By Tiny van den Boom

I've named this Stirling engine, made with with eight tumblers/rockers, Spider, because it looks like a giant spider when it is in action. This engine is my own design, based on earlier models I've made. I've translated the corresponding principles of operation into a 4-cylinder Stirling engine. Some of the parts are based on Jan Ridder's drawings.

The challenge was to design and build a Stirling engine which would work with four heat and four working cylinders. These eight cylinders in total would be balanced by means of a large camshaft which would translate the rotation to a flywheel through a belt.

The whole machine is built using a conventional milling machine and a conventional lathe.

The heat cylinders and displacers are made of Pirex (Pyrex) glass so the operation of the cylinder can be seen easily. This glass also preserves heat when the flame is extinguished. To use the heat from the flame as efficiently as possible I've also used glass windshields, which centralize the heat below the Pirex glass. These make it possible to use the engine outside, too. To ensure correct height adjustment of the flame I've made the burners adjustable. This also makes it easy to position the windshields after the wicks are lit.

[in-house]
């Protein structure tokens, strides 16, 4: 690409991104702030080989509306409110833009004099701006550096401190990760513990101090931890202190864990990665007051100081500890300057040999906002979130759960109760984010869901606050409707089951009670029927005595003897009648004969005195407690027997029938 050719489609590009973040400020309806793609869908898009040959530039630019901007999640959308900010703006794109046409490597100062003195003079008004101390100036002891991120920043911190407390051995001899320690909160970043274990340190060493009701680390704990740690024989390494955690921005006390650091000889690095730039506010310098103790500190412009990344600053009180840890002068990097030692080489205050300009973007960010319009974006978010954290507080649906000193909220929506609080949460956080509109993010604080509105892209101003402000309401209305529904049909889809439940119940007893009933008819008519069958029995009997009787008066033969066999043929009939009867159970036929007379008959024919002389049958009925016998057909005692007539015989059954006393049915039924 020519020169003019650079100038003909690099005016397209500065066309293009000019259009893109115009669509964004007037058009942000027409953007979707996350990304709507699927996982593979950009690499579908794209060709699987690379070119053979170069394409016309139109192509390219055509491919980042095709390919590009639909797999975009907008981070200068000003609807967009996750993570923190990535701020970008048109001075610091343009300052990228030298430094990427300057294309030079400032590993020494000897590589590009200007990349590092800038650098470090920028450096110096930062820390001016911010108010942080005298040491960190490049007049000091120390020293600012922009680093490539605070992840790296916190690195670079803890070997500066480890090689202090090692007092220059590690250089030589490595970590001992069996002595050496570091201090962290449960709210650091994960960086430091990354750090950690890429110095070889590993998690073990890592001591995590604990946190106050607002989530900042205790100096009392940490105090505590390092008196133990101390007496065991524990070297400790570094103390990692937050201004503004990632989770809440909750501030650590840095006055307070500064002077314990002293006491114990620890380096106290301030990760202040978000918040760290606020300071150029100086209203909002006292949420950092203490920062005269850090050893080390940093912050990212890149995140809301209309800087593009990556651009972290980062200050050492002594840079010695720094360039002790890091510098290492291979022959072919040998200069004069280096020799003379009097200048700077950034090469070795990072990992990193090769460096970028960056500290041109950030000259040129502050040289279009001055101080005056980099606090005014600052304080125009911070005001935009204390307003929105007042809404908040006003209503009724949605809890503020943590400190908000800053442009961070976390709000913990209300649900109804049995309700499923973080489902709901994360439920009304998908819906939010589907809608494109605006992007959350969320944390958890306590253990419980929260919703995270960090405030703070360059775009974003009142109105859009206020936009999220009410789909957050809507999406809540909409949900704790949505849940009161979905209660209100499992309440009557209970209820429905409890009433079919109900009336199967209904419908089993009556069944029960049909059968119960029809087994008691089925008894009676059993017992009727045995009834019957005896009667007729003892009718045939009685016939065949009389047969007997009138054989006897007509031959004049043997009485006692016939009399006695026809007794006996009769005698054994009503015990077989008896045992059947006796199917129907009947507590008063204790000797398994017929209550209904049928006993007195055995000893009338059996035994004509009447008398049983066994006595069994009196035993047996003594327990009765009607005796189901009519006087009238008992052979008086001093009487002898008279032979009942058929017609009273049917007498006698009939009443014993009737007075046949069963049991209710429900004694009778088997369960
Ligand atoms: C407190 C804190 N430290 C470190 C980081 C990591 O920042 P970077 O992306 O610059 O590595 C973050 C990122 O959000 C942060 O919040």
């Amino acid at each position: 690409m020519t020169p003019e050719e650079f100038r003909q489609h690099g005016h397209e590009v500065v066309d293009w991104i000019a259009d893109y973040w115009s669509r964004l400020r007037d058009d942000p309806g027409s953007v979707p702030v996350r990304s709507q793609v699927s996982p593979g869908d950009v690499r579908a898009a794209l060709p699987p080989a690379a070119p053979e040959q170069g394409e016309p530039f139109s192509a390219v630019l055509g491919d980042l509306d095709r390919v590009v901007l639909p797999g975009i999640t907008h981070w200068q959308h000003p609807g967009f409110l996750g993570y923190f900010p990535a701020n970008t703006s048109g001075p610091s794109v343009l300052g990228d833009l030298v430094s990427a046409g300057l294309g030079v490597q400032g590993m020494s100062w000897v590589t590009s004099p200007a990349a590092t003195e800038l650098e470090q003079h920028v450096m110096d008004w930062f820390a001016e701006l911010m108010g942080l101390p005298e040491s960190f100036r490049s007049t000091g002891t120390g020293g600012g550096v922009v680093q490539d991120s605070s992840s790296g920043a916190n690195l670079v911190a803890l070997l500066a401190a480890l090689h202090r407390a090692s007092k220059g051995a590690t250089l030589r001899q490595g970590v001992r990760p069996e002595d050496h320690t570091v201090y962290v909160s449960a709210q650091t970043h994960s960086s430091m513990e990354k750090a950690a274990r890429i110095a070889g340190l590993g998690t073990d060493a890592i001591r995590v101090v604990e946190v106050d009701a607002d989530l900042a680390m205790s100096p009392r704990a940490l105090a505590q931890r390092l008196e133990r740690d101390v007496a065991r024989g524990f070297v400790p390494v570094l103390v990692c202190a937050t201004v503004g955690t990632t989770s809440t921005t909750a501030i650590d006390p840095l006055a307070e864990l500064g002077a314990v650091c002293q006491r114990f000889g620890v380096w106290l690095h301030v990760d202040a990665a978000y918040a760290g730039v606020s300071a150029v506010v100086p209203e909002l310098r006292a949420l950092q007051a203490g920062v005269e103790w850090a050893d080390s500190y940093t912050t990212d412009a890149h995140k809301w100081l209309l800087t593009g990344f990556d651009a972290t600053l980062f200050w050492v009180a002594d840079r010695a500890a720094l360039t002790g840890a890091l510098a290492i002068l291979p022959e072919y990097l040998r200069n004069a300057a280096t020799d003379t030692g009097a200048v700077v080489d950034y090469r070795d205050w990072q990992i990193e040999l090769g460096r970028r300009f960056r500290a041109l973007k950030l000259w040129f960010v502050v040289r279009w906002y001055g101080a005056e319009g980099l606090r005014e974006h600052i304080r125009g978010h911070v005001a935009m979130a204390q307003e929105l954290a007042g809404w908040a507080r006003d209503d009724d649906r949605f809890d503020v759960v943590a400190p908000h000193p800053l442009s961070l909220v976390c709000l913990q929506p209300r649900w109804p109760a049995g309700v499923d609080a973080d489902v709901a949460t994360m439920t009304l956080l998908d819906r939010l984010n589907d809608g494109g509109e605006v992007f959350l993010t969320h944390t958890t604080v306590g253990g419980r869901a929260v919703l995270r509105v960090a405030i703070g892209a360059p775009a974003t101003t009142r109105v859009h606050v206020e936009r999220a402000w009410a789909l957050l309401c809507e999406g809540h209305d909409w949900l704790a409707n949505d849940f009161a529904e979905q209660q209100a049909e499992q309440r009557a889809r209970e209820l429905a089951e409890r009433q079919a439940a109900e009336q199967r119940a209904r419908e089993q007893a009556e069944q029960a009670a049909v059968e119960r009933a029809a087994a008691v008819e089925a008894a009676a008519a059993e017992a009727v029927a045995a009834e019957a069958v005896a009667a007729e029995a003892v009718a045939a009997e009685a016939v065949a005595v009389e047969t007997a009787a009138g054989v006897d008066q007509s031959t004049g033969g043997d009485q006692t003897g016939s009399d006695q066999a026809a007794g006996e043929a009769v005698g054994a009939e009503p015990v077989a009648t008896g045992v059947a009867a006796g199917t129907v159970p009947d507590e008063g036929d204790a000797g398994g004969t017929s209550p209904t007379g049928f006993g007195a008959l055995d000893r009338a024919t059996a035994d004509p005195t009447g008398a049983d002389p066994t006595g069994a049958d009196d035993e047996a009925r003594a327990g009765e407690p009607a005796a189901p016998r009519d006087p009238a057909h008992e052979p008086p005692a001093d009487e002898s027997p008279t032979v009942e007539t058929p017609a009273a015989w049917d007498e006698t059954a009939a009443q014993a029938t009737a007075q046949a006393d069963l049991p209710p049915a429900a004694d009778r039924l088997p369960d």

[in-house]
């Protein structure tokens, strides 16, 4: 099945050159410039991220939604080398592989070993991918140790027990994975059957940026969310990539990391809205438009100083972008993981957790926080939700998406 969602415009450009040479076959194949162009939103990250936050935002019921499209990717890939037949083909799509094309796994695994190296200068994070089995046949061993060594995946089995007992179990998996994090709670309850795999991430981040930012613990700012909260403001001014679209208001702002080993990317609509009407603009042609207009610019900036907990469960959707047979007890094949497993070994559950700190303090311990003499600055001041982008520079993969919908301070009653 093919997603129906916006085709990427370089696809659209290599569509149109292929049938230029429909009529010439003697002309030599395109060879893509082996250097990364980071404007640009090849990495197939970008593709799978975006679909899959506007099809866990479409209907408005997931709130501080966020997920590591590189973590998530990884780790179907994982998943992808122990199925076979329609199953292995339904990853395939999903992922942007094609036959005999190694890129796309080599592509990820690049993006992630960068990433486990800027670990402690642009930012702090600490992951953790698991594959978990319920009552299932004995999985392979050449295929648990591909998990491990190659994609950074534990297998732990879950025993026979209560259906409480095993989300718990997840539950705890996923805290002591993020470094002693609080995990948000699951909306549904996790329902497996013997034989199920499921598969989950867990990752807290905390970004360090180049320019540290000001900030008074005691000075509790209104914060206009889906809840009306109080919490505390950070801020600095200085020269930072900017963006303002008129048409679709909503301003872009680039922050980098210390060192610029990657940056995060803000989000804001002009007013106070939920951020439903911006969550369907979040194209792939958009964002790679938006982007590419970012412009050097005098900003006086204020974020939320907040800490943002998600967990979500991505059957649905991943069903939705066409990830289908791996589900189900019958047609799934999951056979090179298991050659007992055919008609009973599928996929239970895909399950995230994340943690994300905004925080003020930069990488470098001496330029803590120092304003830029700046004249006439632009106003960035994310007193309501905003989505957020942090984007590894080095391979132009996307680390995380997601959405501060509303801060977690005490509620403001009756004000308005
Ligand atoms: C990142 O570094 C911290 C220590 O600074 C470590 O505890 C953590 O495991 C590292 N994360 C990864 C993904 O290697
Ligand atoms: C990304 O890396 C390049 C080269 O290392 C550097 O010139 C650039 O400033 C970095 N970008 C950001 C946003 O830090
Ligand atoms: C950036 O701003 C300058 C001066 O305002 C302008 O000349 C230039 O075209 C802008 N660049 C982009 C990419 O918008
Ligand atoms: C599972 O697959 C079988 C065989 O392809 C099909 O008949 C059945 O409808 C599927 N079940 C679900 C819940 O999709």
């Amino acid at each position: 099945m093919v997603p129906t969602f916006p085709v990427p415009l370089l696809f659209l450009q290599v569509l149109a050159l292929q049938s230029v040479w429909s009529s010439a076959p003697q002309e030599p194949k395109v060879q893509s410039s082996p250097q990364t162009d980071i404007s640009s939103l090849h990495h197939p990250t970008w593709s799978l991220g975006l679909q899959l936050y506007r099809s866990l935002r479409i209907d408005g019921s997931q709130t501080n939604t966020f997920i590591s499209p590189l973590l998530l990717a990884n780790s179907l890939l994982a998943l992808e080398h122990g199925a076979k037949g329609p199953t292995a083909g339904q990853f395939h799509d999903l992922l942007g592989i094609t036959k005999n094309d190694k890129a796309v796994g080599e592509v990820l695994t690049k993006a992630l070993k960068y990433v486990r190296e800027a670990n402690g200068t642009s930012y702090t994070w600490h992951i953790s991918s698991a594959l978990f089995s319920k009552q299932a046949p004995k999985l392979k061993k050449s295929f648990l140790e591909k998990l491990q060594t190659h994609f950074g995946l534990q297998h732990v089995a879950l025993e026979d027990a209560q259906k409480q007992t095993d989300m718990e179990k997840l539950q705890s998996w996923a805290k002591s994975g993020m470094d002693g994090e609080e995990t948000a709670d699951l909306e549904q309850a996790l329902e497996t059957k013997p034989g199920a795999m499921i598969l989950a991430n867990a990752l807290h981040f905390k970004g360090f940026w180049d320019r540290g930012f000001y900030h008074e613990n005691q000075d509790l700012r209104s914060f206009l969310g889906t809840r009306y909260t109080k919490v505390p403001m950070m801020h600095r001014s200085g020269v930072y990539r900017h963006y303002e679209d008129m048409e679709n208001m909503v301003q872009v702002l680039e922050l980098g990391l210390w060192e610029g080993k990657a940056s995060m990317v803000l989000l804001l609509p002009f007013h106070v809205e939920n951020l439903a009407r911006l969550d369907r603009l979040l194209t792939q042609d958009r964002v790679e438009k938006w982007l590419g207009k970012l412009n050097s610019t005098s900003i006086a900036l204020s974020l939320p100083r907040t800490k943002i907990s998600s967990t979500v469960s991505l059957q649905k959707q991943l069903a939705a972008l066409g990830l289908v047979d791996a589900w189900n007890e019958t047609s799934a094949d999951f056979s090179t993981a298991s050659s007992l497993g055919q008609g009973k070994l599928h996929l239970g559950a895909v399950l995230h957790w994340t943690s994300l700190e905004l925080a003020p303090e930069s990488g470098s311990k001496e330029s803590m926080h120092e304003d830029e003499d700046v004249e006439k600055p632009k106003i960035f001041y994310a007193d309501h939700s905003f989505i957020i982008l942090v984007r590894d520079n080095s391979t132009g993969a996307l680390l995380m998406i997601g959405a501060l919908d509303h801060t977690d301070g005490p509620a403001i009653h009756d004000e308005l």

By placing the tumblers at a suitable height I have managed to limit the friction between the rods and camshaft to a minimum because the rotation between rod and tumbler remained small. In addition, these rods have sufficient length so an optimal alignment could be generated. So that the engine coulld run run as smoothly as possible, I used ball bearings in the most important pivot points, including the tumblers.

The air movement from heat to working cylinder flows through a pipe outside the mounting plate for ease of manufacture. Additionally, this gives the product an extra technical look. By means of a valve between the heat and working cylinder, the pressure can be regulated so the speed of the flywheel is adjustable. It's also possible to drive something with this engine by means of a pulley on the axis of the flywheel.

For anyone interested sets of (approx. 35) drawings of this Stirling engine are available for a fee. Contact me by email.